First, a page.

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March 15, 2017

Free Speech Isn’t Granted by the First Amendment

It’s an “unalienable” right.

Nevertheless it’s a right which is endangered by the intolerance of both the right and the left. Lately and near home some have thought to excuse the disgraceful assault on free speech and free debate, not to mention the physical assault on a professor, at Middlebury College on the grounds that, since the college isn’t the government, free speech (and apparently professors) aren’t protected there.

True enough, the first amendment in The Bill of Rights “only” says: “Congress shall make no law respecting an establishment of religion, or prohibiting the free exercise thereof; or abridging the freedom of speech, or of the press;…”. Congress could only abridge a right if it already existed. This amendment protects the right of free speech; it doesn’t grant it.

The Declaration of Independence makes clear where these rights come from: “We hold these truths to be self-evident, that all men are created equal, that they are endowed by their Creator with certain unalienable Rights,…” In other words, no one gets to take rights like free speech away; not government at the federal level; not government at the state level or the local level; and not a mob like the one at Middlebury.

In fact the protections against certain acts of congress in The Constitution have been extended by a series of court decisions to apply to the states and their subdivisions. Congress has extended the obligation to protect these rights to many recipients of federal aid – including colleges. Would those who argue that free speech protection doesn’t apply at Middlebury also argue that Middlebury isn’t obliged to offer equal-opportunity admission or equal funding for men and women’s sports?

Another specious argument used to defend the mob is that Charles Murray had no inherent right to speak at Middlebury. That’s true but irrelevant. It’s not his right that was abridged; it’s the right of the students who invited him and wanted to listen to him or debate with him that was denied by those who wouldn’t let him speak. Free speech means the right to listen to whomever you want as well as the right to say what you want.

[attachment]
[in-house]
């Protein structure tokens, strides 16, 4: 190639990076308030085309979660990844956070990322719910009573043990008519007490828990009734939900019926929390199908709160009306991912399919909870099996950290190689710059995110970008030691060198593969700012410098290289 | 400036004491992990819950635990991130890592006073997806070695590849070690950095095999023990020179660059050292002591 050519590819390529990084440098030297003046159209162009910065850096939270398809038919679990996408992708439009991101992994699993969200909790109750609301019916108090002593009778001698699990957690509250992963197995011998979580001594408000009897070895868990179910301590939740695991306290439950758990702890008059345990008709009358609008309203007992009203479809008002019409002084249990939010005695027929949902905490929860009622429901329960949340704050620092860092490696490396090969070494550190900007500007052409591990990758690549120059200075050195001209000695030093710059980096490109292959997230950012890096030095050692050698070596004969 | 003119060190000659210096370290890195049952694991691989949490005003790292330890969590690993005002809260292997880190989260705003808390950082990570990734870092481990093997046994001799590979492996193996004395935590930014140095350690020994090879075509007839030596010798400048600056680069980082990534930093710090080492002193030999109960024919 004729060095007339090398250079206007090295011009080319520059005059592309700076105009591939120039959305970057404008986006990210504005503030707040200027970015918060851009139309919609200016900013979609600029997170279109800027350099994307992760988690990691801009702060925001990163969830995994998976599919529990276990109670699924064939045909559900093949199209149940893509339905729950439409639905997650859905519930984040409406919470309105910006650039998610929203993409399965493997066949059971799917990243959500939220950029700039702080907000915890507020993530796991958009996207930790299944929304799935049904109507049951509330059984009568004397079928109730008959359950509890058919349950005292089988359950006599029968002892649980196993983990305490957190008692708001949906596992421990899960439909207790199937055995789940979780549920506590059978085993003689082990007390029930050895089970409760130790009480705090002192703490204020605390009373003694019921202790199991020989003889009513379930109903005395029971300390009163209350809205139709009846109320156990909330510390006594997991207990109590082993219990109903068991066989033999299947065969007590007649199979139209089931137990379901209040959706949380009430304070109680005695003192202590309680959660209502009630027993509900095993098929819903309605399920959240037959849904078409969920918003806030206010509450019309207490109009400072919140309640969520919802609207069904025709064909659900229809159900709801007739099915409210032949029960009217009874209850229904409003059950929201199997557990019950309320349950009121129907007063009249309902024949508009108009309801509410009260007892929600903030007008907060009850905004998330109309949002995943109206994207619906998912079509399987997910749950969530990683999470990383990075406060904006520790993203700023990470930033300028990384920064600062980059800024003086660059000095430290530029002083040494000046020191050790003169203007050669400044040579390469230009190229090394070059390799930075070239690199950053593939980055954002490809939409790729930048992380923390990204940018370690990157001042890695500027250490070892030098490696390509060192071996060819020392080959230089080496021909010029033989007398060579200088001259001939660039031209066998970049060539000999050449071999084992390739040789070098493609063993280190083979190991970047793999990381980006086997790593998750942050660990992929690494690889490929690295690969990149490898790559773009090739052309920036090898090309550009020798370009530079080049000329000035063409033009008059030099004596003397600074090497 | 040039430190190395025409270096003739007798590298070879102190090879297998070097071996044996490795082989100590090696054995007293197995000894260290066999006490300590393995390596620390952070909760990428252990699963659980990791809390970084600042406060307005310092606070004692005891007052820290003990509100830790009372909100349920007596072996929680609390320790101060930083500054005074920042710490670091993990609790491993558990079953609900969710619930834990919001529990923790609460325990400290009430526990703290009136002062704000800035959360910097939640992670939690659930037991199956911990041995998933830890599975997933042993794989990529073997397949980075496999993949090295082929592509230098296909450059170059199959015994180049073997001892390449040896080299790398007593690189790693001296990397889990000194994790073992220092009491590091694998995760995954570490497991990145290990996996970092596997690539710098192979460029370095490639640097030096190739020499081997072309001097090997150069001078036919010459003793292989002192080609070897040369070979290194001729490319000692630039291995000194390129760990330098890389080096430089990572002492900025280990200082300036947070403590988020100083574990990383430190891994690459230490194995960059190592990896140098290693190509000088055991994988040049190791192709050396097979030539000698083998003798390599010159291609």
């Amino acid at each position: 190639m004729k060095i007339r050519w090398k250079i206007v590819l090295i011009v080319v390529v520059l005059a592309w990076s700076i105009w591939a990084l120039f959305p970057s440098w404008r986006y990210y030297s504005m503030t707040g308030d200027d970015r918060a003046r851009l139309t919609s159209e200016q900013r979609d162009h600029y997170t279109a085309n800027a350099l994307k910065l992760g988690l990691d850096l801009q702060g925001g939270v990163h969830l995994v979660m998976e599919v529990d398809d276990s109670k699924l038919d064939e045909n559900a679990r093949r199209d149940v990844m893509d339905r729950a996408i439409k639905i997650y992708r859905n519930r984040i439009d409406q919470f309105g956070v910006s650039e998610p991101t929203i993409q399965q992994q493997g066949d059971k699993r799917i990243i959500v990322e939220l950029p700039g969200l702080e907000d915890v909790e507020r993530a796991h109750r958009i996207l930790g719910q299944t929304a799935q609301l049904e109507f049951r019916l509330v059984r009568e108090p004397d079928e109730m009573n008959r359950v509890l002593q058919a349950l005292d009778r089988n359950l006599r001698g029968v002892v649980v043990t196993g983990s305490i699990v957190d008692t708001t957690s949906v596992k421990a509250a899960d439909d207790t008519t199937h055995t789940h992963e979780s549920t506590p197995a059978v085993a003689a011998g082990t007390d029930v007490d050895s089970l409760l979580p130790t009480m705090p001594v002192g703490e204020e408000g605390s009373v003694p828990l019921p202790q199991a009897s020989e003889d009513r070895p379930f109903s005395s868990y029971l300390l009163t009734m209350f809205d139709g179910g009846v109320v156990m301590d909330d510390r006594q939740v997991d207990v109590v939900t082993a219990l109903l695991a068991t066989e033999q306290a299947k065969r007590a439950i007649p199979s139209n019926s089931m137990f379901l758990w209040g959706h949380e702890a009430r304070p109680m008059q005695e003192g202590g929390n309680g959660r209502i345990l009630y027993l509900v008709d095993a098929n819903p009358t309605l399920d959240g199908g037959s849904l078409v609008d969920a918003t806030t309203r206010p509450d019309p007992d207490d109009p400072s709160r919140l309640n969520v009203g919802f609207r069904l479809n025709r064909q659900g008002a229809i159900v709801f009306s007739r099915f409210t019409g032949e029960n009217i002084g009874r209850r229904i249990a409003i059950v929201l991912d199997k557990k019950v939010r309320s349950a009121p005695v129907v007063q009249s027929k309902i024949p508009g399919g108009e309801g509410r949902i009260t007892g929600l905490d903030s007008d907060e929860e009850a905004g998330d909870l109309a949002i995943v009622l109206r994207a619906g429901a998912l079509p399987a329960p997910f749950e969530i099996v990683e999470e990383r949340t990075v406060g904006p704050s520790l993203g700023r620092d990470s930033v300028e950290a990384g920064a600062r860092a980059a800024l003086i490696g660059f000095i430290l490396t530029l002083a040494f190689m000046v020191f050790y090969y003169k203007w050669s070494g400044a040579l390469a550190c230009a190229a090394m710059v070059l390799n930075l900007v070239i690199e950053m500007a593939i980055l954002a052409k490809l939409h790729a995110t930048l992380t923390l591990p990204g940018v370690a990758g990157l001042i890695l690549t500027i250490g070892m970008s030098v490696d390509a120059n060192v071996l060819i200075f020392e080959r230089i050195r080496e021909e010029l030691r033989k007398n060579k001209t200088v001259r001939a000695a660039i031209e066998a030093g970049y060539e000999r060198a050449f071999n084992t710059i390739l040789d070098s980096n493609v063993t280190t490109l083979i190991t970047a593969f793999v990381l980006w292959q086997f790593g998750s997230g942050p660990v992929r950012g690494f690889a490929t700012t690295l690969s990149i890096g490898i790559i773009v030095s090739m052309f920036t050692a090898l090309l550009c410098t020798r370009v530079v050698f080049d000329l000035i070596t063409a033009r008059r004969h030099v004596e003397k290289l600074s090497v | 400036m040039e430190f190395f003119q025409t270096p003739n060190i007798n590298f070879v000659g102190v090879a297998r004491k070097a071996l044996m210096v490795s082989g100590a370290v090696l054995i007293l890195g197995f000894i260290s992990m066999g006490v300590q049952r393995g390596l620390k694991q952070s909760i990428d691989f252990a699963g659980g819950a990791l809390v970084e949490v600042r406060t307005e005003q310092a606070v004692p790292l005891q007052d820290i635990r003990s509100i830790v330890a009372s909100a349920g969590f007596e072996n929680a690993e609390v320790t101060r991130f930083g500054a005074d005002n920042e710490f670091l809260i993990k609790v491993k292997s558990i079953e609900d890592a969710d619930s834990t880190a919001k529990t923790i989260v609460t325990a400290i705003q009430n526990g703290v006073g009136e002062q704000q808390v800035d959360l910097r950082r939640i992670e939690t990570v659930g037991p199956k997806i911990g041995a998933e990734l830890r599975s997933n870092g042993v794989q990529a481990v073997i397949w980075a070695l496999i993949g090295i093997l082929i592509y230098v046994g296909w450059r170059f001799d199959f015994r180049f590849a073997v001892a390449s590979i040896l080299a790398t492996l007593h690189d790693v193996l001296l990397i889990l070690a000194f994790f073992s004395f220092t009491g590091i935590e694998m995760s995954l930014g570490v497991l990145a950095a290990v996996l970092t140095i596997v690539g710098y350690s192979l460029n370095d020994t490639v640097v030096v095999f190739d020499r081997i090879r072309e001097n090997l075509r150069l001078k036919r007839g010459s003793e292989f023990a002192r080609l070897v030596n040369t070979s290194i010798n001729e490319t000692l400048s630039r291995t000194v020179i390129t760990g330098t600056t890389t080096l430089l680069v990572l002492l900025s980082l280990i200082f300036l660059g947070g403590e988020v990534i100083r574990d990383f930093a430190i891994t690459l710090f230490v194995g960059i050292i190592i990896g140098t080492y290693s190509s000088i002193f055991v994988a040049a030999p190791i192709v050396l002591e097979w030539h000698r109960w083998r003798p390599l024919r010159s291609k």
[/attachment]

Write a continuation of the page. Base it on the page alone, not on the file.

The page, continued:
Free speech needs lots of defense, partly because it obliges those of who treasure it to protect the rights of those who say obnoxious things – including attacks on free speech itself. We must extend them the right to be heard that they would deny us.

Lately there have been endless parallels proposed between the election of Donald Trump and the rise of Nazis in Germany. We should never forget these lessons. But I’ve just returned from France with its horrible memories of the tyranny of the self-righteous left after the French Revolution. The mob at Middlebury is a reminder that liberty is most at threat from those who are convinced they have a monopoly on truth, whether they are on the left or the right. Our unalienable rights are always endangered and always need defense.

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